The order, which comes as part of lengthy negotiations, will form a pillar of a transatlantic data sharing agreement between the US and EU.
In addition to limiting US security agencies’ abiility to access information from European and American citizens, the decree will grant new powers to officials in the US Office of the Director of National Intelligence to investigate potential breaches of privacy rights.
The new ‘Data Protection Review Court’, which will exist within the Department of Justice, will allow citizens to file lawsuits via ‘special advocates’ to challenge how governmental agencies use their data. This has the potential to become a significant limit on the operations of the NSA and other bodies.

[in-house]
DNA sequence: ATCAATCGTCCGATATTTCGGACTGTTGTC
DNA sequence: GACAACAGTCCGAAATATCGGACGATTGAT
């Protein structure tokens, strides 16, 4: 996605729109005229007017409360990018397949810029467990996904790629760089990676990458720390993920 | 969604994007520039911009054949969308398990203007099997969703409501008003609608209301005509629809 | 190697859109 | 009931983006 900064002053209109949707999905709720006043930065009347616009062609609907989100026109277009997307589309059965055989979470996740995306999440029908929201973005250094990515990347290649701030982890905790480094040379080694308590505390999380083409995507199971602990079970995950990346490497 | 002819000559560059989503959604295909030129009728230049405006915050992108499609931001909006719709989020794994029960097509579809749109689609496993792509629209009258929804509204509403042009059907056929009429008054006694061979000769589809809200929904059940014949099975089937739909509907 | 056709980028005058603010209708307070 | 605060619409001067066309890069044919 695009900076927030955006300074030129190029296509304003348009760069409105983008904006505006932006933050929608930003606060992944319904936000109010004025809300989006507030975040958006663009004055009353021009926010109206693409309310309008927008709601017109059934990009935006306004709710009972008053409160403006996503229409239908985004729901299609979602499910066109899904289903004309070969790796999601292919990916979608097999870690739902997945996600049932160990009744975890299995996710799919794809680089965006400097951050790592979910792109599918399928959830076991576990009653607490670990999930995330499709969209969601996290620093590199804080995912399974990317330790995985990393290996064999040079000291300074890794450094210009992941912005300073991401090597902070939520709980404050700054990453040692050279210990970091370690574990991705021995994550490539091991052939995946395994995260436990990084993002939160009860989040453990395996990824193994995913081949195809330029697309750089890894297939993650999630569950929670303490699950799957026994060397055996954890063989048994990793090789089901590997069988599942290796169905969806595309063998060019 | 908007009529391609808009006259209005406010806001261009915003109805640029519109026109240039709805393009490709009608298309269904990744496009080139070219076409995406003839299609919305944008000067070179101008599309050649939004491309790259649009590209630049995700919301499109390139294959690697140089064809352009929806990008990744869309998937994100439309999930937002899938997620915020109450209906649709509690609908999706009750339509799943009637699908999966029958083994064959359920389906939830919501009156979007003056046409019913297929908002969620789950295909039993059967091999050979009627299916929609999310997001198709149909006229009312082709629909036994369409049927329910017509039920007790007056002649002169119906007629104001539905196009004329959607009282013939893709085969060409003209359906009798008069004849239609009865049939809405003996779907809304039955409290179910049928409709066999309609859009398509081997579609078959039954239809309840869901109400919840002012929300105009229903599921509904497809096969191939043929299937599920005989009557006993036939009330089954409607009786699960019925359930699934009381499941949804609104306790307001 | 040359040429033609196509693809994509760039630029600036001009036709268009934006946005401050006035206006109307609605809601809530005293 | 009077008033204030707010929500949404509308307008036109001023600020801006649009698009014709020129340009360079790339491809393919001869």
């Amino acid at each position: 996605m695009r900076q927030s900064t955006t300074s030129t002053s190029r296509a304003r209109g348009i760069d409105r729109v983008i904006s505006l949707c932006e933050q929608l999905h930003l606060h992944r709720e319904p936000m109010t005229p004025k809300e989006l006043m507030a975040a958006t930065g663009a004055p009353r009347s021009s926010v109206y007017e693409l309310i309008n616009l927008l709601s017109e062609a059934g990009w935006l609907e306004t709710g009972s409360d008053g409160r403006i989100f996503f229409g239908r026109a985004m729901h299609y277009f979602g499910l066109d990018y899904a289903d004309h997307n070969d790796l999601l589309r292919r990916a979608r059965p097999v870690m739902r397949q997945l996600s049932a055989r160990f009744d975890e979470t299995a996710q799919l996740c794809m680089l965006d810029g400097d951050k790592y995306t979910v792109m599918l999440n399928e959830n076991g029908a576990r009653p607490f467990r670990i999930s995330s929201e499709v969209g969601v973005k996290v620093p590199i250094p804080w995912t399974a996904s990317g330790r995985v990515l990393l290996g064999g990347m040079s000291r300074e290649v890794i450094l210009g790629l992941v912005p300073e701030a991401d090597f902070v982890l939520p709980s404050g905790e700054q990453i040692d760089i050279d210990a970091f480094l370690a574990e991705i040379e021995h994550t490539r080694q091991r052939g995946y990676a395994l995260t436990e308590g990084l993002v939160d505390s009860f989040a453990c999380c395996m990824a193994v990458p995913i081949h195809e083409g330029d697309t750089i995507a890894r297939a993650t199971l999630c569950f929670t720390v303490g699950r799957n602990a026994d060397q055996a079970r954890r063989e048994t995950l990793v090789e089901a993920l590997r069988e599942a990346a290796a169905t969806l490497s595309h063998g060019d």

In a briefing on Thurssday, Secretary of Commerce Gina Raimondo said that the court’s decisions ought to be independent and binding. “These commitments fully address the Court of Justice of the European Union’s 2020 Schrems II decision and will cover personal data transfers to the United States under EU law,” she said.
The decree will now be sent to Brussels, where the European Commission will transpose it into its own rules.